Gordon Brown issued a thinly veiled swipe at Tony Blair today as he hit out at politicians who fail to keep promises to step down from office after two terms.
The former prime minister grinned as he delivered the verdict during his first substantial Parliamentary appearance since quitting as Labour leader in May.
Mr Brown's fury at his predecessor's decision not to step down for him ahead of the 2005 general election has been documented in a number of high-profile Labour memoirs.
And today he appeared to seize an unexpected chance to make clear his own view during a two-hour evidence session to the international development select committee.
It came as Tory MP Pauline Latham challenged him over what action he had taken over African leaders who served more than the two terms they promised.
"People make it clear, as I have, to some of these leaders that if they say something and then are not in a position to deliver it then their authority is affected by that," he said.
"But I think it is very difficult for us to impose a rule on African countries that we do not apply ourselves," a smiling Mr Brown told the committee.
He did not refer directly to Mr Blair - citing instead the example of Michael Bloomberg who had proved an excellent mayor of New York despite serving beyond his self-imposed two-term limit.
But few observers were in any doubt to whom his comments were directed as he continued: "It is difficult for us to say, when sometimes in our countries people serve long terms, that there should be a limit on the terms. The real issue is keeping promises."
Mr Brown also hit back at criticism of his failure - apart from one short intervention in a late-night defence debate - to speak in the Commons chamber since losing power at the general election.
The ex-premier asked to give evidence to the committee - the same forum at which Mr Blair also first appeared after leaving Number 10 - rather than being invited.
Tory committee member Chris White questioned why he had delayed for so long and not chosen to speak out about international development in the House.
The former Labour leader hit out at the "unfortunate" diversion from the subject and insisted that "most former prime ministers have rarely spoken in the House at all".
He said he had decided to concentrate on his work as a constituency MP and international engagements but also took "a very big interest" in major political issues.
"I am here because I think I have a perspective on this that is of use to this committee. And I think it would be unfortunate if you were to suggest that there was only one way of making your views known in this House."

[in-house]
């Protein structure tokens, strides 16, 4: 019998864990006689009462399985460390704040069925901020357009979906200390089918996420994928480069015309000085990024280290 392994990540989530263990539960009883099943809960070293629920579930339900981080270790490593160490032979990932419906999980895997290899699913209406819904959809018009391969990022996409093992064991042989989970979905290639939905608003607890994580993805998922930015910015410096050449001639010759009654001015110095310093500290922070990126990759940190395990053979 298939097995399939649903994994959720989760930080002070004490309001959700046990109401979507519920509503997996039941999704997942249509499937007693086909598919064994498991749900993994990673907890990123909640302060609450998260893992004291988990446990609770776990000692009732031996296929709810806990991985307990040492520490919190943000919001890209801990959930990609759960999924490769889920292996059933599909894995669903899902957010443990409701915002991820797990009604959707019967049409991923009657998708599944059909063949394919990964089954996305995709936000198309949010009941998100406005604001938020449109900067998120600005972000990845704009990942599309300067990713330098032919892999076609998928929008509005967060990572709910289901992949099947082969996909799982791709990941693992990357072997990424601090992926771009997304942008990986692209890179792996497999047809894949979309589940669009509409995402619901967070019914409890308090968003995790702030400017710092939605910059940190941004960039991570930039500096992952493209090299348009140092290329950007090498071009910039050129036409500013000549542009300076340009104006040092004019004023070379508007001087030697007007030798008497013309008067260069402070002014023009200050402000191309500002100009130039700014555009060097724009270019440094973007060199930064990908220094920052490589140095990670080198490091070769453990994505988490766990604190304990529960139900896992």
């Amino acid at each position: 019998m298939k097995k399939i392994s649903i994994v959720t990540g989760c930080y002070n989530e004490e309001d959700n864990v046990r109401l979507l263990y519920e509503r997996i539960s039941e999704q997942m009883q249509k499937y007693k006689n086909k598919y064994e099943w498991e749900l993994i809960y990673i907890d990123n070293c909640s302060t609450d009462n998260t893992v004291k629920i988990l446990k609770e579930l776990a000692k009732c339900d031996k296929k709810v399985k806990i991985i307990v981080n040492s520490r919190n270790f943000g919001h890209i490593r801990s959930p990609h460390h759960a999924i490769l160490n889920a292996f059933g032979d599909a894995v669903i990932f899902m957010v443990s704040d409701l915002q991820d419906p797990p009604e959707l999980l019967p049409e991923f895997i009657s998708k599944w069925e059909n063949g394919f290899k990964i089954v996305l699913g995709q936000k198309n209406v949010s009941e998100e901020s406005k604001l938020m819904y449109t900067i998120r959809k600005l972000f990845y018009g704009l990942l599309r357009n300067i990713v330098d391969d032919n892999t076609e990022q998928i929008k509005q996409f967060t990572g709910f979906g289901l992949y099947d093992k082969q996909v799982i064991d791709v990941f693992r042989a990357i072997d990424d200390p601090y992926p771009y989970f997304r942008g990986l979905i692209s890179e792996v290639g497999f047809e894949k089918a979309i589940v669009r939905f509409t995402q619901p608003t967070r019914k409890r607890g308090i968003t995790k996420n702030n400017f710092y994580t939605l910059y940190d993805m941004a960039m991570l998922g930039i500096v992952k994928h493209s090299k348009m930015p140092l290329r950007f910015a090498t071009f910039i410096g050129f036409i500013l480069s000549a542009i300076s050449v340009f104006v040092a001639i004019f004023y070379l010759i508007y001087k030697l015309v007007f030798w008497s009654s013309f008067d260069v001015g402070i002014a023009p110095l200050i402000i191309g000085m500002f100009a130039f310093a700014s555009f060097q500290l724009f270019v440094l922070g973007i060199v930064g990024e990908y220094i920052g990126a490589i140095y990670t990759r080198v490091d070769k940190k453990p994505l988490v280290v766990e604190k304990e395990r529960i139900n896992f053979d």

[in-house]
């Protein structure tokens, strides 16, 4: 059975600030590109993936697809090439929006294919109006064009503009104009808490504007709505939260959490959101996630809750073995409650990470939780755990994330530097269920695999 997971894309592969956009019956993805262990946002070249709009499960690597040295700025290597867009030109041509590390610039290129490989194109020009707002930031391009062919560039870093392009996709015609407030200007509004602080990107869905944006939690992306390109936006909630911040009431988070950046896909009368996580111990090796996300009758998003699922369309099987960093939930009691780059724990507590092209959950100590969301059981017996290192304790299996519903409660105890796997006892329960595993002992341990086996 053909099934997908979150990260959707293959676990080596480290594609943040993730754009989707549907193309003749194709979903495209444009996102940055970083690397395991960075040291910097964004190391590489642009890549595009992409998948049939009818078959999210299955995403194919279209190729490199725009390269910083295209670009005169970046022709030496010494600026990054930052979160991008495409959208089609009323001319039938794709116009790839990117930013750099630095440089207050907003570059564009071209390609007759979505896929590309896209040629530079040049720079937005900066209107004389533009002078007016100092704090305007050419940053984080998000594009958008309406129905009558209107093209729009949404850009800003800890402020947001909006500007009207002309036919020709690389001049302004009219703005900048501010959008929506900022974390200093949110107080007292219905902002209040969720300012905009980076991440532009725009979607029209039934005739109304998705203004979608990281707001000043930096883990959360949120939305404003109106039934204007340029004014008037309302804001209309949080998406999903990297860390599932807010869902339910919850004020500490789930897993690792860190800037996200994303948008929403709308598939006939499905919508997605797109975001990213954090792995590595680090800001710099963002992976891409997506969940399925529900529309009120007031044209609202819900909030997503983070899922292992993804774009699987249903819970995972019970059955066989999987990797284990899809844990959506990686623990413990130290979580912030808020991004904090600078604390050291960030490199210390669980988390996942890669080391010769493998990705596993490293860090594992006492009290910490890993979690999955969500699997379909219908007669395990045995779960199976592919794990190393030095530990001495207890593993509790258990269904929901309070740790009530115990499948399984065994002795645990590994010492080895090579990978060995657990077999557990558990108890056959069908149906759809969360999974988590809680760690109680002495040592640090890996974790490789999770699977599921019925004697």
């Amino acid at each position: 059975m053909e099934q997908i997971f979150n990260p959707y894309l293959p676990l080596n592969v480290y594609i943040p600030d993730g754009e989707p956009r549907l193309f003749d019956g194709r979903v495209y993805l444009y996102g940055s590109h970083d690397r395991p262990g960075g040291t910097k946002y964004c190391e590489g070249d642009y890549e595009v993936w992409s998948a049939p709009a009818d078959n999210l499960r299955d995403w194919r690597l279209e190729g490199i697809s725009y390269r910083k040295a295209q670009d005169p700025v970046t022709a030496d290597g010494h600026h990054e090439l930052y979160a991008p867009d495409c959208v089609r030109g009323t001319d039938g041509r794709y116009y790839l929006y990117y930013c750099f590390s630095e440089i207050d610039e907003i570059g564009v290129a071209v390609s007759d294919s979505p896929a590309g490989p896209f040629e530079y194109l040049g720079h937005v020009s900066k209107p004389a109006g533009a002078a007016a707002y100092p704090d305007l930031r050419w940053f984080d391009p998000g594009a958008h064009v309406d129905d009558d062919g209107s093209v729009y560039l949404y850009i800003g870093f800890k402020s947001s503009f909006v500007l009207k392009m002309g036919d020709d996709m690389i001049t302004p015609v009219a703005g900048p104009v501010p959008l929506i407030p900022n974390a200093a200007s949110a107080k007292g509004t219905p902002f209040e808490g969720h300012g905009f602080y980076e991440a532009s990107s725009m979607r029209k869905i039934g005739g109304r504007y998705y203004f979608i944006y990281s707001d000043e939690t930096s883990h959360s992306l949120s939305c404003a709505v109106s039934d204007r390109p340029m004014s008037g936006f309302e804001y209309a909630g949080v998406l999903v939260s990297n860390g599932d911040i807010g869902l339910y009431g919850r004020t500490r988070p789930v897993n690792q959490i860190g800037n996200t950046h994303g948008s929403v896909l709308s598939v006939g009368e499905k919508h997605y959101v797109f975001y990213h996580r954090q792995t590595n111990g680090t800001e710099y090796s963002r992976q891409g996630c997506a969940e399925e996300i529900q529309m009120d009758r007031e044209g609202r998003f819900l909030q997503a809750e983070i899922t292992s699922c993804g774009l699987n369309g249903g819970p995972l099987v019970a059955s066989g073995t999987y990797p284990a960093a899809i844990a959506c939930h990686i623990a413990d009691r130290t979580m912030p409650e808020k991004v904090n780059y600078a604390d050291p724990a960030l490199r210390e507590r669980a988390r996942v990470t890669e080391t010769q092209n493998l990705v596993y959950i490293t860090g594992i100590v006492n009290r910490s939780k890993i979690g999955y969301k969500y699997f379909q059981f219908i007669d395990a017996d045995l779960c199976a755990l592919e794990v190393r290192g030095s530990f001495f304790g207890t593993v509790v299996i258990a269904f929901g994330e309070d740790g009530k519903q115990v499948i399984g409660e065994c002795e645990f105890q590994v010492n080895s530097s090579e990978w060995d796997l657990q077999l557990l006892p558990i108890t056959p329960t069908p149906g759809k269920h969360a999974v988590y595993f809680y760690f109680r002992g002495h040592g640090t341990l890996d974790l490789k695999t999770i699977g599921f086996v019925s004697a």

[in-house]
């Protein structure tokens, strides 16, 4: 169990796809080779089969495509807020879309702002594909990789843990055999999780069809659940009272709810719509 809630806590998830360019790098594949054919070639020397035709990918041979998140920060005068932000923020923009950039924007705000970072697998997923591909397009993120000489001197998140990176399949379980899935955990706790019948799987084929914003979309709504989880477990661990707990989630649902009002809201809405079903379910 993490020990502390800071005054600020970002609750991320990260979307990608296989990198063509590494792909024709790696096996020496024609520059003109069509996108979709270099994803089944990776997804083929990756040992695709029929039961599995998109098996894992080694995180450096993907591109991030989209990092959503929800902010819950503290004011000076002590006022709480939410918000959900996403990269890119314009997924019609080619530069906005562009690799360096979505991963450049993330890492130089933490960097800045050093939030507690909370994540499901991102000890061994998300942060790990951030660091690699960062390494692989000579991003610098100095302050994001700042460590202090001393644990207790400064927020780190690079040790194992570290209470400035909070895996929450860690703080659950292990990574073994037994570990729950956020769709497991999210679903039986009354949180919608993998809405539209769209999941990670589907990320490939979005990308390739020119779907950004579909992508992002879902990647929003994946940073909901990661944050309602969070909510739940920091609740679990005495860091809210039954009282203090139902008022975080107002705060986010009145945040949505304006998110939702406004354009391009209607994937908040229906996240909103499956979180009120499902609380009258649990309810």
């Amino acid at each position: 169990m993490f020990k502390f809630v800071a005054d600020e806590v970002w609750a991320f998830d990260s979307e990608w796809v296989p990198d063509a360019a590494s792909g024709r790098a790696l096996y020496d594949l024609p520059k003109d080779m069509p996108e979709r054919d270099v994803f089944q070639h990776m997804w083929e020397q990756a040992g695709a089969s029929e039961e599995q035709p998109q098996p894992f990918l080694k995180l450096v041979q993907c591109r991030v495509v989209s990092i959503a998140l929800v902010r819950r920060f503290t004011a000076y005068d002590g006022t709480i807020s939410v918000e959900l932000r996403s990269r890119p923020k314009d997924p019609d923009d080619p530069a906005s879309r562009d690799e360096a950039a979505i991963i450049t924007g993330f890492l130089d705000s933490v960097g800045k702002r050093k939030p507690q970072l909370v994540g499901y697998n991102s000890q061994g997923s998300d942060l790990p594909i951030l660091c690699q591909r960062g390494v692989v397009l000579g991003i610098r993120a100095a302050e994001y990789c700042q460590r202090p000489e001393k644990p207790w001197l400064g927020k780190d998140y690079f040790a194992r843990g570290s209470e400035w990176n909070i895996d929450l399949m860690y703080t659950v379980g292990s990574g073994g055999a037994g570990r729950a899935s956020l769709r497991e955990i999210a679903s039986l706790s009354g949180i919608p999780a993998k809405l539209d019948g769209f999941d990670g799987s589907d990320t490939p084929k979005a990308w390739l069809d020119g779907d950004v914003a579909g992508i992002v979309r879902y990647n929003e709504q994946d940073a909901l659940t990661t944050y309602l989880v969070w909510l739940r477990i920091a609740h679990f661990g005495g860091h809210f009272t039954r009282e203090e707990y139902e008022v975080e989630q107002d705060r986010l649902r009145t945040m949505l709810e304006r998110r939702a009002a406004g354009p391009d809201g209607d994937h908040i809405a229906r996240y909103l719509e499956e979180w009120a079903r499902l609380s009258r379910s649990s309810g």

Mr Brown also expressed serious doubts about the coalition Government's prospect of meeting the United Nations goal of devoting 0.7% of GDP to overseas aid.
Spending plans show that figure being reached by the target date of 2013 but Mr Brown accused ministers of relying on a "one off" payment to the World Bank to get there.
He engaged in a hostile spat over the promise with Mrs Latham - which eventually required the intervention of committee chairman Malcolm Bruce.
It began when Mr Brown told the MPs: "As I understand it, the way to get to that target is a one-off payment to the World Bank and I don't think that will actually work.
"The most likely outcome, as I see it at the moment, is that we will not meet that target and there is an obligation on this committee ... to make sure this target is reached."
Mrs Latham reacted angrily to the former chancellor - insisting the Government was committed to reaching the target despite a difficult economic situation "which you are only too well aware of".
She pointed to rising payments to the World Bank under Labour and told Mr Brown he had no evidence to deny that sustained investment from the UK would continue beyond 2013.
"Let's see. I hope that's the case," he said - pointing out that less money was required to meet the target than if the UK economy was growing rapidly.
"It would have been nice if we had been left with that situation," she retorted.
In a two-hour plus session, Mr Brown also backed the idea of a global banking levy to help boost funding for Africa and avoid a "lost decade" in which the continent's potential was wasted.
He said private sector short-termism was to blame for a lack of investment in Africa and called on firms to show more imagination.
The former premier said he would soon publish a book, with other authors, on how the UN's Millennium Development Goals could still be met.Reuse content